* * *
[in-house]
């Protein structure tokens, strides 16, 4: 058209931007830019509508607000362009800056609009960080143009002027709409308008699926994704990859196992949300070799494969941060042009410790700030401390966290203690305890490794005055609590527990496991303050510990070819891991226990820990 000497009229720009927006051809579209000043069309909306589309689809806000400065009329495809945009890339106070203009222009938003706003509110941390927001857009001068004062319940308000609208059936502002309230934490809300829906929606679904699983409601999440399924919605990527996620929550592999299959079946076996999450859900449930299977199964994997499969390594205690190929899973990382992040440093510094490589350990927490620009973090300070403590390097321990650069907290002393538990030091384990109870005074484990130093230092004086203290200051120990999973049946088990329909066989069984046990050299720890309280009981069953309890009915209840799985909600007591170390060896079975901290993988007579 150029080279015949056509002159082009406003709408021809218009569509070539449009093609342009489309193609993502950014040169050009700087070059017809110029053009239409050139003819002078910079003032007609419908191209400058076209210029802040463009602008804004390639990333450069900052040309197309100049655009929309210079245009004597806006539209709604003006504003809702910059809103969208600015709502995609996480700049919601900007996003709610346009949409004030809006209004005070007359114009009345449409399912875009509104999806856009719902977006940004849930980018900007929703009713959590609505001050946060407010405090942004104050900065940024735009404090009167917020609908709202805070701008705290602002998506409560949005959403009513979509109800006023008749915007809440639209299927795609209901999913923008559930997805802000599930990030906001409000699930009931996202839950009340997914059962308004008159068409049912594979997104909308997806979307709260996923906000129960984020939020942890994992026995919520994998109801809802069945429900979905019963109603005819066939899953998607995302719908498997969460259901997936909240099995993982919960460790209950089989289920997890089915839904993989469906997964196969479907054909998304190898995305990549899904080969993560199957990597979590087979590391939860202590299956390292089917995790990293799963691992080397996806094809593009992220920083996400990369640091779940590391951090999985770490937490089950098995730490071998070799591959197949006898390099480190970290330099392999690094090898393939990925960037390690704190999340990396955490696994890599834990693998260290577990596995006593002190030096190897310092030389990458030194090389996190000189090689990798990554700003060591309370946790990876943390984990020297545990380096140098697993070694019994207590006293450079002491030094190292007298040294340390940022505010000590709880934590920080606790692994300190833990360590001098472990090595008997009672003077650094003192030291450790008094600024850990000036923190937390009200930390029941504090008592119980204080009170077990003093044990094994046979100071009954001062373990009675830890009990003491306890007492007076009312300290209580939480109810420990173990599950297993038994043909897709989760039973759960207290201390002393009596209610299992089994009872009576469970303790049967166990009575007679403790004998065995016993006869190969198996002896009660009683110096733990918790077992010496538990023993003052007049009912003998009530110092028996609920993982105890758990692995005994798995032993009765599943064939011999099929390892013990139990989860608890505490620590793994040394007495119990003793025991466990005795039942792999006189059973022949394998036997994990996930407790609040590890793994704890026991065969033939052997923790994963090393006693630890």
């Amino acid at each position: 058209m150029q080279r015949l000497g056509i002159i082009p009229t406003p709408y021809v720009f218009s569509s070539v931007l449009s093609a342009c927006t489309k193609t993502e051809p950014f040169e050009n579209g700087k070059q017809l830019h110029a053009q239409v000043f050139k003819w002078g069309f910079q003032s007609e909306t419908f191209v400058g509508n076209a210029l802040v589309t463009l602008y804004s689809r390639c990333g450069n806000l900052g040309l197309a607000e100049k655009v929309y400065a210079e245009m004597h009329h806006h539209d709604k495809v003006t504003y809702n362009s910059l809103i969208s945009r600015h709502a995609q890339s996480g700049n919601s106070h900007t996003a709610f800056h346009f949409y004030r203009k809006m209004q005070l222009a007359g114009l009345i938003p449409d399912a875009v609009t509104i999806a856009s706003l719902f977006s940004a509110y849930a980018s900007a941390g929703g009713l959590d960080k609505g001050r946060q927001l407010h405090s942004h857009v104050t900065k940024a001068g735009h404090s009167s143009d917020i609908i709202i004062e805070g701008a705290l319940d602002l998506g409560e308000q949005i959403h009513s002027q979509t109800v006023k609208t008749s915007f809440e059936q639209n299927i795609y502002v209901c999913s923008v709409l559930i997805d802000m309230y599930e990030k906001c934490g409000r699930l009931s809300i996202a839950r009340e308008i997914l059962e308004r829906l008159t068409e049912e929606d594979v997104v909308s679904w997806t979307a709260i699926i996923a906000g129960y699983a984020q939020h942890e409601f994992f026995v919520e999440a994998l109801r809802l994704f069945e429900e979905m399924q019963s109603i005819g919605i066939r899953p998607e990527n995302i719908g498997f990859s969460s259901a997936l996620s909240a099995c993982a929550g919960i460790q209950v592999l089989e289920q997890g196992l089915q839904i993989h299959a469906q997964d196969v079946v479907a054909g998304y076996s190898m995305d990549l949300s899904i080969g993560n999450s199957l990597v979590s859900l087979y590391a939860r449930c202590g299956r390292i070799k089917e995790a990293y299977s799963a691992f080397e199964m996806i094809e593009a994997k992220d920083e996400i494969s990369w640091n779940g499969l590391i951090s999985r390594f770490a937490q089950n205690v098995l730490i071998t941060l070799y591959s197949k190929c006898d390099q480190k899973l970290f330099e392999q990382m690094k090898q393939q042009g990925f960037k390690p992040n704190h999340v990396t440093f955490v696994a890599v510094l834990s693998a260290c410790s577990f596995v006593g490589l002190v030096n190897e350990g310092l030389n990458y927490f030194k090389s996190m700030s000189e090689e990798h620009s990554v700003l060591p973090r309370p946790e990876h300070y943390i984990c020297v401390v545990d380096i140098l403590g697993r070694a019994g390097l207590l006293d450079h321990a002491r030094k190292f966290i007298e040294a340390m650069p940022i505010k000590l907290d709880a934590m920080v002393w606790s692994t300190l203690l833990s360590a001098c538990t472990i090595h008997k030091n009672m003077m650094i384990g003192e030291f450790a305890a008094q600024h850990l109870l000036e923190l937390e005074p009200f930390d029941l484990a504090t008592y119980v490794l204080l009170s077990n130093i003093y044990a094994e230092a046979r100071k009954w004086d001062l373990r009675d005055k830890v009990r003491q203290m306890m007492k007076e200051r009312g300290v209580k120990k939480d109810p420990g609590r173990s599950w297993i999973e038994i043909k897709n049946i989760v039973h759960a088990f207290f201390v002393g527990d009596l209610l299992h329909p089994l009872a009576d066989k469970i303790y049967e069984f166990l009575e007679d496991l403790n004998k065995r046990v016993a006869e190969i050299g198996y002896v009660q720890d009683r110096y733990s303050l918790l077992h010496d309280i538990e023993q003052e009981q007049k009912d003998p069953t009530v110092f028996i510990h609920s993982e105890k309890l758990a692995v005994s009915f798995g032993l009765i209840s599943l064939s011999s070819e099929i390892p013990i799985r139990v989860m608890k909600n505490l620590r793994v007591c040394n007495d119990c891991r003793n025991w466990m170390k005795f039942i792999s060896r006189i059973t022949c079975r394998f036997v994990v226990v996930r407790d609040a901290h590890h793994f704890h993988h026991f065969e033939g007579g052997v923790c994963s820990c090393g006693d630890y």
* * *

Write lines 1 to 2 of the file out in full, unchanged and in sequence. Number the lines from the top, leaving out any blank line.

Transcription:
[in-house]
């Protein structure tokens, strides 16, 4: 058209931007830019509508607000362009800056609009960080143009002027709409308008699926994704990859196992949300070799494969941060042009410790700030401390966290203690305890490794005055609590527990496991303050510990070819891991226990820990 000497009229720009927006051809579209000043069309909306589309689809806000400065009329495809945009890339106070203009222009938003706003509110941390927001857009001068004062319940308000609208059936502002309230934490809300829906929606679904699983409601999440399924919605990527996620929550592999299959079946076996999450859900449930299977199964994997499969390594205690190929899973990382992040440093510094490589350990927490620009973090300070403590390097321990650069907290002393538990030091384990109870005074484990130093230092004086203290200051120990999973049946088990329909066989069984046990050299720890309280009981069953309890009915209840799985909600007591170390060896079975901290993988007579 150029080279015949056509002159082009406003709408021809218009569509070539449009093609342009489309193609993502950014040169050009700087070059017809110029053009239409050139003819002078910079003032007609419908191209400058076209210029802040463009602008804004390639990333450069900052040309197309100049655009929309210079245009004597806006539209709604003006504003809702910059809103969208600015709502995609996480700049919601900007996003709610346009949409004030809006209004005070007359114009009345449409399912875009509104999806856009719902977006940004849930980018900007929703009713959590609505001050946060407010405090942004104050900065940024735009404090009167917020609908709202805070701008705290602002998506409560949005959403009513979509109800006023008749915007809440639209299927795609209901999913923008559930997805802000599930990030906001409000699930009931996202839950009340997914059962308004008159068409049912594979997104909308997806979307709260996923906000129960984020939020942890994992026995919520994998109801809802069945429900979905019963109603005819066939899953998607995302719908498997969460259901997936909240099995993982919960460790209950089989289920997890089915839904993989469906997964196969479907054909998304190898995305990549899904080969993560199957990597979590087979590391939860202590299956390292089917995790990293799963691992080397996806094809593009992220920083996400990369640091779940590391951090999985770490937490089950098995730490071998070799591959197949006898390099480190970290330099392999690094090898393939990925960037390690704190999340990396955490696994890599834990693998260290577990596995006593002190030096190897310092030389990458030194090389996190000189090689990798990554700003060591309370946790990876943390984990020297545990380096140098697993070694019994207590006293450079002491030094190292007298040294340390940022505010000590709880934590920080606790692994300190833990360590001098472990090595008997009672003077650094003192030291450790008094600024850990000036923190937390009200930390029941504090008592119980204080009170077990003093044990094994046979100071009954001062373990009675830890009990003491306890007492007076009312300290209580939480109810420990173990599950297993038994043909897709989760039973759960207290201390002393009596209610299992089994009872009576469970303790049967166990009575007679403790004998065995016993006869190969198996002896009660009683110096733990918790077992010496538990023993003052007049009912003998009530110092028996609920993982105890758990692995005994798995032993009765599943064939011999099929390892013990139990989860608890505490620590793994040394007495119990003793025991466990005795039942792999006189059973022949394998036997994990996930407790609040590890793994704890026991065969033939052997923790994963090393006693630890």